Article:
remaining available for

future issuance under

equity compensation

plans (excluding

securities reflected in

column (a))

(c)

 

Equity compensation plans  approved by security holders            

 

 

0

 

 

$

0.00

 

 

 

0

 

Equity compensation plans not approved by security holders

 

 

0

 

 

$

0.00

 

 

 

0

 

Total

 

 

0

 

 

$

0.00

 

 

 

0

 

 

Company repurchases of common stock during the year ended June 30, 2018

 

None

 

Performance Graphic

 

  This item is not required to provide a performance graph since it is a “smaller reporting company” as defined in Exchange Act Regulation S-K Rule 10(f).

 

Share issuances in 2018

 

All share issuances have been previously reported.

 

ITEM 6.  SELECTED FINANCIAL DATA

 

This item is inapplicable because we are a “smaller reporting company” as defined in Exchange Act Rule 12b-2.

 

 

 

 

ITEM 7.  MANAGEMENT’S DISCUSSION AND ANALYSIS OF FINANCIAL CONDITION AND RESULTS OF OPERATION

 

Forward Looking Statement Notice

 

This Current Report on Form 10-K contains forward-looking statements within the meaning of the federal securities laws. These include statements about our expectations, beliefs, intentions or strategies for the future, which we indicate by words or phrases such as “anticipate,” “expect,” “intend,” “plan,” “will,” “we believe,” “believes,” “management believes” and similar language.  Except for the historical information contained herein, the matters discussed in this “Management’s Discussion and Analysis of Financial Condition and Results of Operations,” and elsewhere in this report are forward-looking statements that involve risks and uncertainties. The factors listed in the section captioned “Risk Factors,” as well as any cautionary language in this report; provide examples of risks, uncertainties and events that may cause our actual results to differ materially from those projected. Except as may be required by law, we undertake no obligation to update any forward-looking statement to reflect events after the date of this Form 10-K.

 

History and Organization

 

America Great Health, formerly Crown Marketing, is a Wyoming corporation (the "Company"). Pursuant to an Agreement and Plan of Reorganization dated December 2, 2013, the Company acquired all of the common stock of Okra Energy, Inc., a California corporation on December 2, 2013 and then incorporated on December 18, 2013, for 16,155,746,000 shares of Common Stock of the Company (the "Common Stock") at the closing of the Agreement on December 3, 2013.  Immediately prior to the closing, there were approximately 3,825,275,800 shares of Common Stock outstanding. After the closing, the beneficial owner of Okra Energy, Inc. shareholder, Jay Hooper, owned 98.8% of the outstanding shares of common stock of the Company. The transaction was accounted for as a reverse merger (recapitalization) with Okra Energy, Inc. deemed to be the accounting acquirer and the Company deemed to be the legal acquirer.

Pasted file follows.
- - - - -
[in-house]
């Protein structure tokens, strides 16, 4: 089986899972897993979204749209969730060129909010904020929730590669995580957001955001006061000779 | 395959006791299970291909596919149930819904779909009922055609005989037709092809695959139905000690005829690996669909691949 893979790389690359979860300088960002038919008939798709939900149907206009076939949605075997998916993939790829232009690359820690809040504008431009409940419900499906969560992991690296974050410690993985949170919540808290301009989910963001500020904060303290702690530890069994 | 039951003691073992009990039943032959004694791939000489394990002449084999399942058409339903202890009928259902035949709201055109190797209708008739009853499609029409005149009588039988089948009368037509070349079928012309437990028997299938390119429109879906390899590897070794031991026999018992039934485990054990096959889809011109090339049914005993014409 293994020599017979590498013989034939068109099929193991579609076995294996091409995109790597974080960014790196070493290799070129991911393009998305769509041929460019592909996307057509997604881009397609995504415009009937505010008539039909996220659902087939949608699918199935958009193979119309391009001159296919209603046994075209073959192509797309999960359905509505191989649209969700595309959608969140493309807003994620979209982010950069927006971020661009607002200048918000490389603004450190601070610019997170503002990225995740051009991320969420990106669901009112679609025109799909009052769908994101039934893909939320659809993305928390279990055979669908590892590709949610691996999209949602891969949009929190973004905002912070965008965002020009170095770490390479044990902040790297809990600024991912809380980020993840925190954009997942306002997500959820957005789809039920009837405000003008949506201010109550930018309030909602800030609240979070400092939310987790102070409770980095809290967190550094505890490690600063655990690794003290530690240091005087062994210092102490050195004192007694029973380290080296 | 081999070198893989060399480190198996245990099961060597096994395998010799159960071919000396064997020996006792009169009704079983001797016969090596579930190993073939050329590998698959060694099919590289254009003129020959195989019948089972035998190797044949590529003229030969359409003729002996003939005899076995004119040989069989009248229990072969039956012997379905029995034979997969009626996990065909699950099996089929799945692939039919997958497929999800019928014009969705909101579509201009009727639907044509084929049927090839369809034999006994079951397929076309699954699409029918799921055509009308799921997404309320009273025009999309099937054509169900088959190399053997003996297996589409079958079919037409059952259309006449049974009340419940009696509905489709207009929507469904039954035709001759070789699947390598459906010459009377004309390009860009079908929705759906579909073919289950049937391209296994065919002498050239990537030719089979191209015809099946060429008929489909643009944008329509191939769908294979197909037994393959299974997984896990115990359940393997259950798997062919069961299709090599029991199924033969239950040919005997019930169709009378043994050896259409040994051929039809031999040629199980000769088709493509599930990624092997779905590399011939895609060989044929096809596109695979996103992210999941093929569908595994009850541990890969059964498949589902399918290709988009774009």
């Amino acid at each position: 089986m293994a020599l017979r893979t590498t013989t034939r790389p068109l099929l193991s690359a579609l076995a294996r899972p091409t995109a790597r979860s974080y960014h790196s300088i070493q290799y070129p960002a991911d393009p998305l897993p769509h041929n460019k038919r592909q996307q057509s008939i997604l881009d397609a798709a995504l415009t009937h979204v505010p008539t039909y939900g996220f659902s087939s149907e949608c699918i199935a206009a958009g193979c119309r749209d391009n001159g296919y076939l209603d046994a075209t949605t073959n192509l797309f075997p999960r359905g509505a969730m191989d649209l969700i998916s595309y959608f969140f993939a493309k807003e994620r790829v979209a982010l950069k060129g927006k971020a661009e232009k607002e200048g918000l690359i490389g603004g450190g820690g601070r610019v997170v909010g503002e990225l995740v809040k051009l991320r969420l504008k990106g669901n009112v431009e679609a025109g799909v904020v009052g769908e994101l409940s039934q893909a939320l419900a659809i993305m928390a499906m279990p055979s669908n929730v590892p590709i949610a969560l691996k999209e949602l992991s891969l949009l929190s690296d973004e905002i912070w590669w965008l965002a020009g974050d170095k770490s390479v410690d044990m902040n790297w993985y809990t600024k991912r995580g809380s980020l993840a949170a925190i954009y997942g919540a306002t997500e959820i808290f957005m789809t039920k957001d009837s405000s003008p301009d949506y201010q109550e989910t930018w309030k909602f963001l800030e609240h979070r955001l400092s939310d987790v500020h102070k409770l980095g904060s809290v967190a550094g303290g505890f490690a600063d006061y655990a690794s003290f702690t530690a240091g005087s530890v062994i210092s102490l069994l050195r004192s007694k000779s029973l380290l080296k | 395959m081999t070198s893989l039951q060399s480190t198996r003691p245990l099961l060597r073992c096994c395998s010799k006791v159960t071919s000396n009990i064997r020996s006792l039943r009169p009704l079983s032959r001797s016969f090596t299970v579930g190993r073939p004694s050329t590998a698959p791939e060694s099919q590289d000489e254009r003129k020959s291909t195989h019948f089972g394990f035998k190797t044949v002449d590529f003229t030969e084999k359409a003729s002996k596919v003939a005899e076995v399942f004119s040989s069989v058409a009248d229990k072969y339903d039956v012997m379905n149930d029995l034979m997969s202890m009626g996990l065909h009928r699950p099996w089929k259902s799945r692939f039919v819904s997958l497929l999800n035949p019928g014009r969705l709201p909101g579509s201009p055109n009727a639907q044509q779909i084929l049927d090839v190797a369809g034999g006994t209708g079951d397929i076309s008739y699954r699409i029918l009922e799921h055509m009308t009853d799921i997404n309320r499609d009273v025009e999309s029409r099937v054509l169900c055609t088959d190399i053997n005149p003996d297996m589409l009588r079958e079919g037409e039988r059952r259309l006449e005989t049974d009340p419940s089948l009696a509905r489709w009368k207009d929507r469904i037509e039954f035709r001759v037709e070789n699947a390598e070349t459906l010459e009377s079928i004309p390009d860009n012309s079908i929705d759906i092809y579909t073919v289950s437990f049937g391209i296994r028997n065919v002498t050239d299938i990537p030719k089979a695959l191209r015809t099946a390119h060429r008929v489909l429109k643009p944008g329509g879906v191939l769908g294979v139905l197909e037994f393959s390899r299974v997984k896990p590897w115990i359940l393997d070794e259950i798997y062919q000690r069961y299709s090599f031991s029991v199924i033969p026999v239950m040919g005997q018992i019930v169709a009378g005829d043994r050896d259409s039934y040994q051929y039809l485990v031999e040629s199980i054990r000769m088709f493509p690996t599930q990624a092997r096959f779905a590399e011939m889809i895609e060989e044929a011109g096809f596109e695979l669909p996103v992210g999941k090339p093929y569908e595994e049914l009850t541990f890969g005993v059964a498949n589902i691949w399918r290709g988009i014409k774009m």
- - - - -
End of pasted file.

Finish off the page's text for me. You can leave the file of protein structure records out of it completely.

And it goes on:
A change of control took place on January 19, 2017 from Jay Hooper. Control was obtained by the sale of 16,155,746,000 shares of the Company common stock from Mr. Hooper to an investor group led by Mike Q. Wang. In connection with the change of control, the Company sold to Jay Hooper, one of its subsidiaries, Italiano, Inc., for $100 and another subsidiary, Crown Laboratory Inc., in exchange for the cancellation of all payables and accrued expenses.

 

On March 1, 2017, the Company filed with the Secretary of State of Wyoming an Articles of Amendment to change the corporate name from Crown Marketing to America Great Health.

 

On March 9, 2017, the Company formed a wholly owned subsidiary, America Great Health, under the laws of the State of California.

 

Overview of Business

 

Through December 31, 2016, the Company’s primary business was the sale of various consumer products and accessories. After December 31, 2016, the Company’s operations are determined and structured by the new investor group. As such, the Company accounted for all of its assets, liabilities and results of operations up to January 1, 2017 as discontinued operations. 

 

The Company under the new management will focus its business in the health related industry. The Company’s Chairman and president, Mike Wang, is the owner of several health related businesses below with which The Company is evaluating the possibilities of forming several JVs. The Company might effectuate the JVs using stocks.

 

1.

H&BG. It is a California company in the business of R &D and sale of vitamins and nutritional supplements. It owns more than 20 formulas and engages contract manufacturers to make these products. The company has built up sales records both in the US as well as in China. On January 4, 2018, the Company entered into a Stock Purchase Agreement with H&BG (the “Seller”) to purchase 51% of common shares of the Seller, for $765,000, which consisted of 63,750,000 outstanding shares of the Company’s common stock at $0.012 per share. On April 5, 2018, the Company entered into a Rescission Agreement (the  “Rescission Agreement” ) with the seller to rescind the transactions set forth in the Stock Purchase Agreement prior to the transaction closing.

2.

Pro Health Inc., a Tennessee company organized in 2016. It entered into a Sales Agreement with Provision Healthcare , LLC, a Tennessee limited liability company, in the selling of ProNova Equipment, which is a Proton Treatment device used in the treatment of cancer. Other than the sale of equipment, Pro Health will also provide Total Solution Services related with the use of the Equipment.

 

 

 

3.

Sales Agreement between Mike Wang and Dr. William Fang for the marketing and sales of Dr. Fang’s early detection system of Cardio Vascular diseases. The device provides unique 3D imaging for the Cardio Vascular conditions for patients and has already won approval of US FDA. It has very positive significance in helping preventing heart attacks, which are the number one killer in the US as well as in the world.